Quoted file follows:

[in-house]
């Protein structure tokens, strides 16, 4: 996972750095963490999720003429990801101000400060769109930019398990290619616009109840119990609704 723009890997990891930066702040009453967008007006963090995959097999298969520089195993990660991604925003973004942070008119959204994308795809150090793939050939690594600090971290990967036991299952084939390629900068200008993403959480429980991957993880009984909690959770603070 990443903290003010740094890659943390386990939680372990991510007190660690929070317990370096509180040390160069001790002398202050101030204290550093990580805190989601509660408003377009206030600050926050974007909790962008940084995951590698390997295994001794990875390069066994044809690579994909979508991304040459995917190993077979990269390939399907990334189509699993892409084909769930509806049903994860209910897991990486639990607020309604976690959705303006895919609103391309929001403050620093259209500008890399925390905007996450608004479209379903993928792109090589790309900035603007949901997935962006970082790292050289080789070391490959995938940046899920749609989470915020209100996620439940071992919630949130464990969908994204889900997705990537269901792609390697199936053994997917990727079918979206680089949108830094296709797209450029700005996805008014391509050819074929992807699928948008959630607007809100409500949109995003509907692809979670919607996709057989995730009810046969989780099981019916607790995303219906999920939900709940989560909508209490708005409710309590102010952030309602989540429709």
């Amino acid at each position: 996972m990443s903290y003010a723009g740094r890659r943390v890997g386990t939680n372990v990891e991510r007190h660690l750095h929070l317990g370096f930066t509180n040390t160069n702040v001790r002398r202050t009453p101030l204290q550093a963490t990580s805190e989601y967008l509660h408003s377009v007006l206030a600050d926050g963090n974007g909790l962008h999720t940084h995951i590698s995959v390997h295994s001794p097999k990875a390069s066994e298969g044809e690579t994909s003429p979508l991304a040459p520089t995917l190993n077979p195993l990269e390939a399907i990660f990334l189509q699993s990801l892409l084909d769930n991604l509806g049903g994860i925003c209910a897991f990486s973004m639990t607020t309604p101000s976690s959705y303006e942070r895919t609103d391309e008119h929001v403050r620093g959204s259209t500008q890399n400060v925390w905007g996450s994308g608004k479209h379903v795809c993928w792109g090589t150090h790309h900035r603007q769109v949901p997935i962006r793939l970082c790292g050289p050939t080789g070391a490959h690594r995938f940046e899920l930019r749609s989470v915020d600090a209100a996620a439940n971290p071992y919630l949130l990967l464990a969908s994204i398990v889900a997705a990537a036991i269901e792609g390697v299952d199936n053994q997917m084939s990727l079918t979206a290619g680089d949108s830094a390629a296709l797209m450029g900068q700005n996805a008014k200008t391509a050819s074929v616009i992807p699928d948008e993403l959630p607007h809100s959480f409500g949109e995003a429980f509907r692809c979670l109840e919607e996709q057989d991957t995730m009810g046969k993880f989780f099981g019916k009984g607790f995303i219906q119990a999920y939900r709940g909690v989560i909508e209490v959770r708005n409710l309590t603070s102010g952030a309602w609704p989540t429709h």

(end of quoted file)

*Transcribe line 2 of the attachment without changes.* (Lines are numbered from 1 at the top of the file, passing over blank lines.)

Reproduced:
């Protein structure tokens, strides 16, 4: 996972750095963490999720003429990801101000400060769109930019398990290619616009109840119990609704 723009890997990891930066702040009453967008007006963090995959097999298969520089195993990660991604925003973004942070008119959204994308795809150090793939050939690594600090971290990967036991299952084939390629900068200008993403959480429980991957993880009984909690959770603070 990443903290003010740094890659943390386990939680372990991510007190660690929070317990370096509180040390160069001790002398202050101030204290550093990580805190989601509660408003377009206030600050926050974007909790962008940084995951590698390997295994001794990875390069066994044809690579994909979508991304040459995917190993077979990269390939399907990334189509699993892409084909769930509806049903994860209910897991990486639990607020309604976690959705303006895919609103391309929001403050620093259209500008890399925390905007996450608004479209379903993928792109090589790309900035603007949901997935962006970082790292050289080789070391490959995938940046899920749609989470915020209100996620439940071992919630949130464990969908994204889900997705990537269901792609390697199936053994997917990727079918979206680089949108830094296709797209450029700005996805008014391509050819074929992807699928948008959630607007809100409500949109995003509907692809979670919607996709057989995730009810046969989780099981019916607790995303219906999920939900709940989560909508209490708005409710309590102010952030309602989540429709």